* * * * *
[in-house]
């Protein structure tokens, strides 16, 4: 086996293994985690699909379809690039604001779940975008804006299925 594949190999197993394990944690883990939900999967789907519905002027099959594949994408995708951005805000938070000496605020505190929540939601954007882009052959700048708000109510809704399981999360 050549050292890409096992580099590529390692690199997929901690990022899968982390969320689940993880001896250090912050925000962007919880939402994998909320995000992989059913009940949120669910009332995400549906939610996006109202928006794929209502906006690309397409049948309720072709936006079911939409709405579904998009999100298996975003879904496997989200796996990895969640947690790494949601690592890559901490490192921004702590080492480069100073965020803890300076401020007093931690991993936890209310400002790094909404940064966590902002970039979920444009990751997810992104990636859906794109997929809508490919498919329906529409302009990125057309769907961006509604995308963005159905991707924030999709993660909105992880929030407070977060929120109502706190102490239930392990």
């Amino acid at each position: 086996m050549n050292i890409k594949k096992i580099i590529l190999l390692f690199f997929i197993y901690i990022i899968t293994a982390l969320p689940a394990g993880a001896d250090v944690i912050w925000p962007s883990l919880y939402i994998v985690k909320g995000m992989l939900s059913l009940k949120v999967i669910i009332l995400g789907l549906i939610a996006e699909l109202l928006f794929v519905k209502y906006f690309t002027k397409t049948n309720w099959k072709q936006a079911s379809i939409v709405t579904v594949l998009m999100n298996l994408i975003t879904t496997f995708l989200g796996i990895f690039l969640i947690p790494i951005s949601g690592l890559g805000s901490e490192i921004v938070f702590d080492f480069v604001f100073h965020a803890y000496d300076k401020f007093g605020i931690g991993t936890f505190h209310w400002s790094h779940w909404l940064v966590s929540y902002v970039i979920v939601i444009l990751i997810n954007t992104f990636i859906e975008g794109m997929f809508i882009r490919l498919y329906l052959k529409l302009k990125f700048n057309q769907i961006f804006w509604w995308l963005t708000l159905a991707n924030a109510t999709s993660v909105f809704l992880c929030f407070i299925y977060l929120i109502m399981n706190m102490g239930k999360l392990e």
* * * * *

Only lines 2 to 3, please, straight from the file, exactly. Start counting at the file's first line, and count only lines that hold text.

């Protein structure tokens, strides 16, 4: 086996293994985690699909379809690039604001779940975008804006299925 594949190999197993394990944690883990939900999967789907519905002027099959594949994408995708951005805000938070000496605020505190929540939601954007882009052959700048708000109510809704399981999360 050549050292890409096992580099590529390692690199997929901690990022899968982390969320689940993880001896250090912050925000962007919880939402994998909320995000992989059913009940949120669910009332995400549906939610996006109202928006794929209502906006690309397409049948309720072709936006079911939409709405579904998009999100298996975003879904496997989200796996990895969640947690790494949601690592890559901490490192921004702590080492480069100073965020803890300076401020007093931690991993936890209310400002790094909404940064966590902002970039979920444009990751997810992104990636859906794109997929809508490919498919329906529409302009990125057309769907961006509604995308963005159905991707924030999709993660909105992880929030407070977060929120109502706190102490239930392990």
């Amino acid at each position: 086996m050549n050292i890409k594949k096992i580099i590529l190999l390692f690199f997929i197993y901690i990022i899968t293994a982390l969320p689940a394990g993880a001896d250090v944690i912050w925000p962007s883990l919880y939402i994998v985690k909320g995000m992989l939900s059913l009940k949120v999967i669910i009332l995400g789907l549906i939610a996006e699909l109202l928006f794929v519905k209502y906006f690309t002027k397409t049948n309720w099959k072709q936006a079911s379809i939409v709405t579904v594949l998009m999100n298996l994408i975003t879904t496997f995708l989200g796996i990895f690039l969640i947690p790494i951005s949601g690592l890559g805000s901490e490192i921004v938070f702590d080492f480069v604001f100073h965020a803890y000496d300076k401020f007093g605020i931690g991993t936890f505190h209310w400002s790094h779940w909404l940064v966590s929540y902002v970039i979920v939601i444009l990751i997810n954007t992104f990636i859906e975008g794109m997929f809508i882009r490919l498919y329906l052959k529409l302009k990125f700048n057309q769907i961006f804006w509604w995308l963005t708000l159905a991707n924030a109510t999709s993660v909105f809704l992880c929030f407070i299925y977060l929120i109502m399981n706190m102490g239930k999360l392990e």